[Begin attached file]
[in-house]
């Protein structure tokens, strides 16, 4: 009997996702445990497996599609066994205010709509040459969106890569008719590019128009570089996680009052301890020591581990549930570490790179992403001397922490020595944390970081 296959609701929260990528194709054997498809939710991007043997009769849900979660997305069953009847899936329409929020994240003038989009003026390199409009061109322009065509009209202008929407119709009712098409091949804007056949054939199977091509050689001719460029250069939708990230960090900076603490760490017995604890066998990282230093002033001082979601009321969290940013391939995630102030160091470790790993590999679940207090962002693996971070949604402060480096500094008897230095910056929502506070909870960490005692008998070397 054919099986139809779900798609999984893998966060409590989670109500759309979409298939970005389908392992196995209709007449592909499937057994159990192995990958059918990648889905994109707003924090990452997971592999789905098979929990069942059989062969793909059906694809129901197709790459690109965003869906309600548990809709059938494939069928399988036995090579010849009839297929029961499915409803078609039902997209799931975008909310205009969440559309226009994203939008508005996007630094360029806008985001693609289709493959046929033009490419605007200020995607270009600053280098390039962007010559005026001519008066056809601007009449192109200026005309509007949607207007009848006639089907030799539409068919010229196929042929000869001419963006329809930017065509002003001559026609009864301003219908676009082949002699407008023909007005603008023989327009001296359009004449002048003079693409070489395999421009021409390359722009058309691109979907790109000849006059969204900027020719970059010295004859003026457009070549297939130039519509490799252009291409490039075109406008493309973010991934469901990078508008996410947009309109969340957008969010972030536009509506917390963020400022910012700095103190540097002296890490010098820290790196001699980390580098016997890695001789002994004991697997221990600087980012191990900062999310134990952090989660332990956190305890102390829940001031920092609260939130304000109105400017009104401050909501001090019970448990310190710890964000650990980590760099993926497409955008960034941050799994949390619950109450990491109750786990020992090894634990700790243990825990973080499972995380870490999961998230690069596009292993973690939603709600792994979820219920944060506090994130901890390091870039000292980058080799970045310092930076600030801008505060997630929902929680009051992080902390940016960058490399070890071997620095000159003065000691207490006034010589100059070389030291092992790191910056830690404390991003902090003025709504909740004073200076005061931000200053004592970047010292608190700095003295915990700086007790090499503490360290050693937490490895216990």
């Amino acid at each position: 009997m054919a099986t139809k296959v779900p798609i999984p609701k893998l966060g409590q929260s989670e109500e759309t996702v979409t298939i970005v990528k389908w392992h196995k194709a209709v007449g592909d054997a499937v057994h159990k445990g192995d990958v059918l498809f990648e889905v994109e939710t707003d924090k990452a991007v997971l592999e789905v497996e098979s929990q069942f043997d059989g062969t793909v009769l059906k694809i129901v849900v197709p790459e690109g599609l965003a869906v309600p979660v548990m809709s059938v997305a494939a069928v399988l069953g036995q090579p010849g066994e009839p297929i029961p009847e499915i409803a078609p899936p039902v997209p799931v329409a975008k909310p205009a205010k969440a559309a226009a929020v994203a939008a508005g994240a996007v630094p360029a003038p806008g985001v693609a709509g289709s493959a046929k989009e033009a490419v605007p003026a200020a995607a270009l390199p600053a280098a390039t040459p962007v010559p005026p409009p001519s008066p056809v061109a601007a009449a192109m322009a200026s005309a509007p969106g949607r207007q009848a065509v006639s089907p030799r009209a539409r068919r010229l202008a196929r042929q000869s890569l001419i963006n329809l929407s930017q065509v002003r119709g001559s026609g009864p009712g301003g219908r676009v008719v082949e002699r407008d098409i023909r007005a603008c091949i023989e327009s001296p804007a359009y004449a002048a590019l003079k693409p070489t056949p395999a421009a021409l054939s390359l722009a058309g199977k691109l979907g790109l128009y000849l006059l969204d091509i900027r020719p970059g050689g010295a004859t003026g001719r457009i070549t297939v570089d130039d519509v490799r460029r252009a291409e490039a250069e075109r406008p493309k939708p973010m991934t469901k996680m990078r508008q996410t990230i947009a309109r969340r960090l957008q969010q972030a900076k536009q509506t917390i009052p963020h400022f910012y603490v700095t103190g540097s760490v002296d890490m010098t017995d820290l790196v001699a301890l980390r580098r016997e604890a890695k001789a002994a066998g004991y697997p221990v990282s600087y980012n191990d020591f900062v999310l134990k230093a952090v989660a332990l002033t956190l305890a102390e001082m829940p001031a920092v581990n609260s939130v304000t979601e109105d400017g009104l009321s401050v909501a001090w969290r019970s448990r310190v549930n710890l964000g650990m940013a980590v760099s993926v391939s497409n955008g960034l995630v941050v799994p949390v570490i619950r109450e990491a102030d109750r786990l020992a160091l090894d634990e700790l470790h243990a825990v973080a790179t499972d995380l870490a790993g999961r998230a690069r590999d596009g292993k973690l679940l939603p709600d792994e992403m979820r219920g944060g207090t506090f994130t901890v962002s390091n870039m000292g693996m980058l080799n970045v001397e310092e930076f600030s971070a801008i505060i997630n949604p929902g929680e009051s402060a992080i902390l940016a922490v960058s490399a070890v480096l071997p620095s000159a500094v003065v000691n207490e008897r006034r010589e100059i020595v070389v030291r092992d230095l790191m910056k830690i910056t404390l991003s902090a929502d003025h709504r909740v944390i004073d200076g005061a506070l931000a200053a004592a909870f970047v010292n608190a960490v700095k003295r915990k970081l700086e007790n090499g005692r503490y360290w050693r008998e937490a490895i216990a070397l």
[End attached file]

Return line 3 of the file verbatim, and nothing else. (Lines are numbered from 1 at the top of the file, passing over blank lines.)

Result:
């Amino acid at each position: 009997m054919a099986t139809k296959v779900p798609i999984p609701k893998l966060g409590q929260s989670e109500e759309t996702v979409t298939i970005v990528k389908w392992h196995k194709a209709v007449g592909d054997a499937v057994h159990k445990g192995d990958v059918l498809f990648e889905v994109e939710t707003d924090k990452a991007v997971l592999e789905v497996e098979s929990q069942f043997d059989g062969t793909v009769l059906k694809i129901v849900v197709p790459e690109g599609l965003a869906v309600p979660v548990m809709s059938v997305a494939a069928v399988l069953g036995q090579p010849g066994e009839p297929i029961p009847e499915i409803a078609p899936p039902v997209p799931v329409a975008k909310p205009a205010k969440a559309a226009a929020v994203a939008a508005g994240a996007v630094p360029a003038p806008g985001v693609a709509g289709s493959a046929k989009e033009a490419v605007p003026a200020a995607a270009l390199p600053a280098a390039t040459p962007v010559p005026p409009p001519s008066p056809v061109a601007a009449a192109m322009a200026s005309a509007p969106g949607r207007q009848a065509v006639s089907p030799r009209a539409r068919r010229l202008a196929r042929q000869s890569l001419i963006n329809l929407s930017q065509v002003r119709g001559s026609g009864p009712g301003g219908r676009v008719v082949e002699r407008d098409i023909r007005a603008c091949i023989e327009s001296p804007a359009y004449a002048a590019l003079k693409p070489t056949p395999a421009a021409l054939s390359l722009a058309g199977k691109l979907g790109l128009y000849l006059l969204d091509i900027r020719p970059g050689g010295a004859t003026g001719r457009i070549t297939v570089d130039d519509v490799r460029r252009a291409e490039a250069e075109r406008p493309k939708p973010m991934t469901k996680m990078r508008q996410t990230i947009a309109r969340r960090l957008q969010q972030a900076k536009q509506t917390i009052p963020h400022f910012y603490v700095t103190g540097s760490v002296d890490m010098t017995d820290l790196v001699a301890l980390r580098r016997e604890a890695k001789a002994a066998g004991y697997p221990v990282s600087y980012n191990d020591f900062v999310l134990k230093a952090v989660a332990l002033t956190l305890a102390e001082m829940p001031a920092v581990n609260s939130v304000t979601e109105d400017g009104l009321s401050v909501a001090w969290r019970s448990r310190v549930n710890l964000g650990m940013a980590v760099s993926v391939s497409n955008g960034l995630v941050v799994p949390v570490i619950r109450e990491a102030d109750r786990l020992a160091l090894d634990e700790l470790h243990a825990v973080a790179t499972d995380l870490a790993g999961r998230a690069r590999d596009g292993k973690l679940l939603p709600d792994e992403m979820r219920g944060g207090t506090f994130t901890v962002s390091n870039m000292g693996m980058l080799n970045v001397e310092e930076f600030s971070a801008i505060i997630n949604p929902g929680e009051s402060a992080i902390l940016a922490v960058s490399a070890v480096l071997p620095s000159a500094v003065v000691n207490e008897r006034r010589e100059i020595v070389v030291r092992d230095l790191m910056k830690i910056t404390l991003s902090a929502d003025h709504r909740v944390i004073d200076g005061a506070l931000a200053a004592a909870f970047v010292n608190a960490v700095k003295r915990k970081l700086e007790n090499g005692r503490y360290w050693r008998e937490a490895i216990a070397l």